Cambridgeshire Bird Club
     

Cambourne Reserve

On the surface this seems to be just a new settlement midway between St Neots and Cambridge.  However, there is quite a diversity of wildlife habitat created alongside the housing.  And certainly enough to keep both residents and passing birders happy, especially if they really get to know the area and the habitats on offer.

The main habitats comprise lakes, grassland, young plantations and two pre-existing mature woods.

There are four main lakes: Lake Ewart and Redgrave Water are a pair, they are the older lakes on site (created about 10-12 years ago), the former assigned for fishing and the latter for wildlife.  They are in the heart of Cambourne, and have a great network of accessible paths around them, including wheelchair paths.  Further away, on the southern part of Cambourne, are the newer lakes known as Whomping Willow and Sirius (this latter one was only created in 2005).

Adjacent to Ewart and Redgrave is a large area of grassland, partly elevated as ‘Crow Hill’ (the soil from making lakes has to go somewhere, so may as well make a hill!), and again a path network allows access to the top, and a mown amenity grassland area – the rest is allowed to flourish as long grass through the summer which has great benefit to many birds.

Whomping Willow and Sirius are somewhat disconnected from the main population at present, but the perimeter bridle path and other path networks from the main core of Cambourne and the nearer housing connect to this area –- it’s not actually that far –- meaning that  they are still easy to reach.  The perimeter path is well vegetated; grassland and young plantations are good boundary shields to the arable land beyond and also sensitively shield the housing areas.

There are other small pools, around the Hotel and Business Park, which is  the first area of Cambourne you are likely to see if approaching from the main A428.

What birds use the site?
Lake Ewart, despite the fishing, is popular with waterfowl, especially our expanding flock of Geese, and in summer the small reedbed has warblers breeding; and with the adjacent Redgrave water, more naturally edged and with a marshy end, there is plenty of habitat for species such as Reed, Sedge and Willow Warblers, buntings, and also breeding grebes, ducks, etc.  Passage waders occur in very low numbers – there is not much muddy edge and no water level controls beyond the weather.  Whomping willow also has plenty of ducks on it, and a much larger reedbed area; from my point of view it the furthest away from my work so I visit it far less often than the other bits.  Lake Sirius, being much newer, has little significant emergent vegetation, certainly no trees, but seems increasing popular with wildfowl such as Tufted Duck, Mute Swan and gulls – I notice a pre-roost of gulls in autumn (they may do this during the winter but dusk only coincides with home time by bike in autumn!).

The business park ponds are a bit of a hit-and-miss affair.  Kingfishers, Green Sandpiper, Little Egret and breeding Tufted Ducks can all occur, but most days they are just rather peculiar, semi-formal ponds on a sterile-feeling business park.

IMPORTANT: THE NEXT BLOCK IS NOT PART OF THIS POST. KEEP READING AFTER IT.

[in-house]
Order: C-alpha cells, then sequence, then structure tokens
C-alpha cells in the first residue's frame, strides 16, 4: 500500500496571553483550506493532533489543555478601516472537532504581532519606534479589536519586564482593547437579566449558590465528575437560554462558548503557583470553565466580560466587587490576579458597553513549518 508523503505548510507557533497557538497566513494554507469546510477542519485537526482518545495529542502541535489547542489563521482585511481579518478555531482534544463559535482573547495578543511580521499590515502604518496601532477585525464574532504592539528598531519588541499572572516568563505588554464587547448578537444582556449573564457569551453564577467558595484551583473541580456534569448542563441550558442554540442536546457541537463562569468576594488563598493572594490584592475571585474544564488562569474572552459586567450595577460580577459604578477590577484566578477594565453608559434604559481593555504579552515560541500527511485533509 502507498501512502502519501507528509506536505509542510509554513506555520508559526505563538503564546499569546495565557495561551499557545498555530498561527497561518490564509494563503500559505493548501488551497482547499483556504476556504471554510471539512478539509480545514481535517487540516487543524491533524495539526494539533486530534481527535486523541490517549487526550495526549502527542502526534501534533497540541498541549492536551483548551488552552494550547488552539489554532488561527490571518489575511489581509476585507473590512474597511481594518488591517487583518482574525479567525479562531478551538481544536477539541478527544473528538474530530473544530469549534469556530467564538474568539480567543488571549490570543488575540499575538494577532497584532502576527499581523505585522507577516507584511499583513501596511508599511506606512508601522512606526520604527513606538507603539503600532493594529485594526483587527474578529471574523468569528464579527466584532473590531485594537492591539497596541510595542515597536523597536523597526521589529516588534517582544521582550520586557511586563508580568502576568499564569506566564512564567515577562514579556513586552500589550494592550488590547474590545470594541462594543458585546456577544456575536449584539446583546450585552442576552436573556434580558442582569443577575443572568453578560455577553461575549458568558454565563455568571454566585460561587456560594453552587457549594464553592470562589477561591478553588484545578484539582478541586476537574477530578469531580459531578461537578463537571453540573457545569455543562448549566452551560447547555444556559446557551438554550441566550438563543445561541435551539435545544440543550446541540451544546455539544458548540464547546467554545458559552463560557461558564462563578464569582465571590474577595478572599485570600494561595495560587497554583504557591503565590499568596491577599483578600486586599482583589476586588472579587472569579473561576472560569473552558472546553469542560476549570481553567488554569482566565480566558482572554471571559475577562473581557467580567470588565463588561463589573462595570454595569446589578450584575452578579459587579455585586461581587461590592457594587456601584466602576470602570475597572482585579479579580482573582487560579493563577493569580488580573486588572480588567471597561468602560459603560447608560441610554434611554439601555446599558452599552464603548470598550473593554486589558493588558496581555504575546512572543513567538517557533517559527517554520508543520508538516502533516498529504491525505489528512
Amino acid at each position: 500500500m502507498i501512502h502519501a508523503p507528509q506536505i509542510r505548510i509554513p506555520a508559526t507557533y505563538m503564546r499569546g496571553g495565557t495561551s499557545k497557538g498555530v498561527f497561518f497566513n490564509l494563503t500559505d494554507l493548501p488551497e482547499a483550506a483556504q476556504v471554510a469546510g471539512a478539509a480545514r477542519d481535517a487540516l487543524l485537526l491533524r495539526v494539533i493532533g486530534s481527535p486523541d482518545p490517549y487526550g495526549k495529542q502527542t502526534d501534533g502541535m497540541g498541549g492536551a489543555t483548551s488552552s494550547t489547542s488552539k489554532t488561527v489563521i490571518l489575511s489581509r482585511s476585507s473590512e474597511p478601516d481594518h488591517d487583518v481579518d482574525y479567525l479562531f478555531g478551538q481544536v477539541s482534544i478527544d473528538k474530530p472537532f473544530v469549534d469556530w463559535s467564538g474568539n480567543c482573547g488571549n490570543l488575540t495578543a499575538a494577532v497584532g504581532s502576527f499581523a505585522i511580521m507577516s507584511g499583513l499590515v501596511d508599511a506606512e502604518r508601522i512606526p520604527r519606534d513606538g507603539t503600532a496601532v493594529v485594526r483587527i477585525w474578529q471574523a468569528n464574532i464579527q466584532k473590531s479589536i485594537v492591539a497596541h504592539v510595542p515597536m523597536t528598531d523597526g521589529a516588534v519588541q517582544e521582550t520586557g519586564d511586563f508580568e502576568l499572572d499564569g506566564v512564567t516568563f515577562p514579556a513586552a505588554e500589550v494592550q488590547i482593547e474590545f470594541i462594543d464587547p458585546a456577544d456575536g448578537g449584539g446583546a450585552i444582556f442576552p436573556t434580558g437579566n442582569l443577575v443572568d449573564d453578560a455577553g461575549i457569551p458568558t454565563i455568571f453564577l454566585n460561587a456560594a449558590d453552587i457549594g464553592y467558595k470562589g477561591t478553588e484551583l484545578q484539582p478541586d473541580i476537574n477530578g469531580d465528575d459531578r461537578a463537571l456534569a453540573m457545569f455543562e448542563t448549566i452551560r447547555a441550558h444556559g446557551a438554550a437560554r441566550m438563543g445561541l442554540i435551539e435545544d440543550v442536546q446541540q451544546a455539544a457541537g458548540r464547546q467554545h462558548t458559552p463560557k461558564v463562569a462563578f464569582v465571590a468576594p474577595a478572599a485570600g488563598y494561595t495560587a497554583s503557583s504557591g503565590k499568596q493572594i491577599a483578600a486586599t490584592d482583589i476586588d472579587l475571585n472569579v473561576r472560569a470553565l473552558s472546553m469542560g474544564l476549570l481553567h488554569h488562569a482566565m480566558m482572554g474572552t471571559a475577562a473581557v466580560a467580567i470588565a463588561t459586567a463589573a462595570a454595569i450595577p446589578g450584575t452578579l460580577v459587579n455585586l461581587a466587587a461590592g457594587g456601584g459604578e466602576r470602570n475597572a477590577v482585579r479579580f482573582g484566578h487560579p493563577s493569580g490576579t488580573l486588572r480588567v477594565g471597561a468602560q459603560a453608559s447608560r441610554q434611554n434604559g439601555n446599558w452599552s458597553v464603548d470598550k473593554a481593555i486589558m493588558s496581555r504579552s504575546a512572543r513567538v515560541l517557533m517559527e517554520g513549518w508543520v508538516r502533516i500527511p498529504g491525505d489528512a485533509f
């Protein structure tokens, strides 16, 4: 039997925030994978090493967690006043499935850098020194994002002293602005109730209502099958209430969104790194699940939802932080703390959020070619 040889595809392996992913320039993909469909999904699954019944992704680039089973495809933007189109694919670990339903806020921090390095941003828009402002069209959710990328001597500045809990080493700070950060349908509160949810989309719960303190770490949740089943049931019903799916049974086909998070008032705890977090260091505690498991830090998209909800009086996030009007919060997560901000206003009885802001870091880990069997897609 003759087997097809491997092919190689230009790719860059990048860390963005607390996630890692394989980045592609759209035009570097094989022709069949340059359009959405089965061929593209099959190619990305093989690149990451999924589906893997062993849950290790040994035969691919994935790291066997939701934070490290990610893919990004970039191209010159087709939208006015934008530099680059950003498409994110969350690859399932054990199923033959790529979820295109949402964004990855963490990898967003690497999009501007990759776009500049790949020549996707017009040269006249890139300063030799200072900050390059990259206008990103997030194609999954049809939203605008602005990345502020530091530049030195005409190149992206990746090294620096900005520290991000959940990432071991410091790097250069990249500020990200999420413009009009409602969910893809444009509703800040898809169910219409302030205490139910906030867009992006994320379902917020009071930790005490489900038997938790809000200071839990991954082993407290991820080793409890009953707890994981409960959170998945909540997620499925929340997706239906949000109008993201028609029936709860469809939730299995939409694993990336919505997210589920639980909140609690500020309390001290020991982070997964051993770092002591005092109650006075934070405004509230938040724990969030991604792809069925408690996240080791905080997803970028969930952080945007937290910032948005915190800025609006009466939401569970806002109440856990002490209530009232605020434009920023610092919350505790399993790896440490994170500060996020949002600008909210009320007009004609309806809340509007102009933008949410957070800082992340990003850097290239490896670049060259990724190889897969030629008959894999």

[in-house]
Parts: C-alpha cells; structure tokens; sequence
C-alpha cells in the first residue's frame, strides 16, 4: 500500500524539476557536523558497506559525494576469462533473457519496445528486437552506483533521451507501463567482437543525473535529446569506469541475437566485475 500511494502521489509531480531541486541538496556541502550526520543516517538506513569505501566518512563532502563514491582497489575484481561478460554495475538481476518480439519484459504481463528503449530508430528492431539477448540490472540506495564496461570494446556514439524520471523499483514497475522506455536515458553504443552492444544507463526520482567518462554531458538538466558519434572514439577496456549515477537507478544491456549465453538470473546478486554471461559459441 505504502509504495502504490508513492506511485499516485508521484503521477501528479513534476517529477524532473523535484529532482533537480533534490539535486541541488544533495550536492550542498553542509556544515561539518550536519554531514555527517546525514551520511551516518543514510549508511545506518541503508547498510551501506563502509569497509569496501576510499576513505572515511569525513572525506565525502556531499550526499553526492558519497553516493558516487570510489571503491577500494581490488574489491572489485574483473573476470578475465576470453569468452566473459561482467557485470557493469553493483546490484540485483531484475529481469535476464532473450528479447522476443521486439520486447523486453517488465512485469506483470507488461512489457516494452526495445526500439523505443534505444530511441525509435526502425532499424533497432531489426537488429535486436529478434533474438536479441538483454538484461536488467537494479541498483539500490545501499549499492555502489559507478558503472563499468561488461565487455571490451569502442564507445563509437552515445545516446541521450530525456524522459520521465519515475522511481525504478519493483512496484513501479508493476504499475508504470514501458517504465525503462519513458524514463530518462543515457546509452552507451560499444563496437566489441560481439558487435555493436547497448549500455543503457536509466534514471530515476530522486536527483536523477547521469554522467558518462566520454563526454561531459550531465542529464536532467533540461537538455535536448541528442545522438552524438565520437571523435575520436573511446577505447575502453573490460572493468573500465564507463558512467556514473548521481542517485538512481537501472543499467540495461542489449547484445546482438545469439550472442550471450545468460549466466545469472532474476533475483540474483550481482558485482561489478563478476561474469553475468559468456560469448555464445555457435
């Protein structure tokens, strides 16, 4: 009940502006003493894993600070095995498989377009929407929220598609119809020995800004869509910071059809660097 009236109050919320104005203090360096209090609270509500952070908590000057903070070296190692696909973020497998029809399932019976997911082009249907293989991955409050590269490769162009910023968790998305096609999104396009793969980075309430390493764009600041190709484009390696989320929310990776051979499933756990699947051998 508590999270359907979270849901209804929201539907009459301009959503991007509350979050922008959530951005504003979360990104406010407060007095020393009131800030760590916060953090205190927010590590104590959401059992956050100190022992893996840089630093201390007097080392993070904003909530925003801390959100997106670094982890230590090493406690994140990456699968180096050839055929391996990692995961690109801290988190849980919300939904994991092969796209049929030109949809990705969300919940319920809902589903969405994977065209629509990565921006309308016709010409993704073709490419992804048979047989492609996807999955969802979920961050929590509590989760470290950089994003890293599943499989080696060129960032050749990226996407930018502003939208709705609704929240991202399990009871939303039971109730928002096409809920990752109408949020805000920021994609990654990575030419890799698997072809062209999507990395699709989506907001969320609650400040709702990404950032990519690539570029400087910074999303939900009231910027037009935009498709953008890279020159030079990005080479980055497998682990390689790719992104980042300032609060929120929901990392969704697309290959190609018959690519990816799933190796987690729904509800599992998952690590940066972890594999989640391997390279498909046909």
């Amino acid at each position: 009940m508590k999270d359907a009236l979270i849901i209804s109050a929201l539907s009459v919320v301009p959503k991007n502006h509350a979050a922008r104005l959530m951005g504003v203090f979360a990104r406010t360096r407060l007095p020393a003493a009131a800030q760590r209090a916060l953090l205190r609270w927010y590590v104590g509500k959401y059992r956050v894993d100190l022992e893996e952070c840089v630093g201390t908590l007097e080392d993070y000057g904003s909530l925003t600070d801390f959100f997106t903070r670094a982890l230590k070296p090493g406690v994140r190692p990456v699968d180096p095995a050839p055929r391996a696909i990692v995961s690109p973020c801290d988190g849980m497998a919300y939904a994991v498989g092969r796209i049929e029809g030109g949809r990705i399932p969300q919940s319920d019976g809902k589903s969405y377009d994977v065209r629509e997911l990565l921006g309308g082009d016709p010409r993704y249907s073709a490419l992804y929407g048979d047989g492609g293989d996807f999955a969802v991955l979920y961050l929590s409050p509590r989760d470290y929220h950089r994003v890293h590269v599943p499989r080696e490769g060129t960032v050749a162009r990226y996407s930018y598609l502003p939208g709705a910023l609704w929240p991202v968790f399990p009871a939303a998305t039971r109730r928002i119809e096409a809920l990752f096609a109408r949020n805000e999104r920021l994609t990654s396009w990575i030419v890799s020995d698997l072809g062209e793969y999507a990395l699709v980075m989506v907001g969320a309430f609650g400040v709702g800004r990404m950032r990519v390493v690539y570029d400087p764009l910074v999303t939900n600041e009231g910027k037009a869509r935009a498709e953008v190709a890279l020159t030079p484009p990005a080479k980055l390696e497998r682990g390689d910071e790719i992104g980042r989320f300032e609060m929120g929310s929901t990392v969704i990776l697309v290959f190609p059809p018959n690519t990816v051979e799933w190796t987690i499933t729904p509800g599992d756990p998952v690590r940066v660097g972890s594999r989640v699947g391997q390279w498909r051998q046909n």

Crow Hill is of primary importance in summer- the numbers of singing Skylarks and Meadow Pipits must go some way to show how all our farmland was once, in pre-intensive days.  Other birds such as Linnet do OK here, too – they particularly like the young plantations, which consist mainly of ?? and ??.  The woods, Oaks Wood with its handy public car park, and Monkfield wood (behind the pub) have been there for a long time, and have all the regular birds we expect in the average wood these days. I normally get my first Chiffchaff and Blackcaps of the year singing in these, breeding alongside other woodland birds.  No specialities of large, ancient woodlands have been recorded, though.

Urban birds also do well here – It is one of the best places I know in the SW of the county for Starlings and House Sparrows – we have loads, and also House Martins seem to have taken to the new buildings.  Plenty of residents feed the birds in winter, and because of these food sources those species happy to visit gardens do OK here.  There are breeding Kestrels, regularly-seen Hobbys, and in the last couple of years Red Kite has become more regularly seen. 

As for access, there are lots of paths and bridleways around the place, regular buses from Cambridge and access from main roads.  Public parking is scarce – the best place is to park at Oaks wood (9-5 winter, 9-7 summer) or in the car park next to Morrisons' supermarket.  Part of the open space of the site is managed by the Wildlife Trust, part is managed far more as community open space, allotments, etc. by the Parish Council, and importantly, some is still technically within construction site areas.  The latter actually includes the lakes of Whomping Willow and Sirius away from the footpath/bridle path network in that part of Cambourne. You are welcome to access the area on paths, but please do not enter any construction site areas.  There are also a couple of “haul roads” used by construction traffic; again, these are not public routes.

Full access details, a map of the whole settlement showing paths, etc and all the key sites mentioned here can be downloaded from the following:
http://www.wildlifebcnp.org/reserves/reserve.php?reserveid=41.  The main map is at http://www.wildlifebcnp.org/reserves/reserves/41/Cambourne%20map.pdf

Google Map (zoom out to see context)

Contributed by Louise Bacon, who has found herself working there for the past seven years


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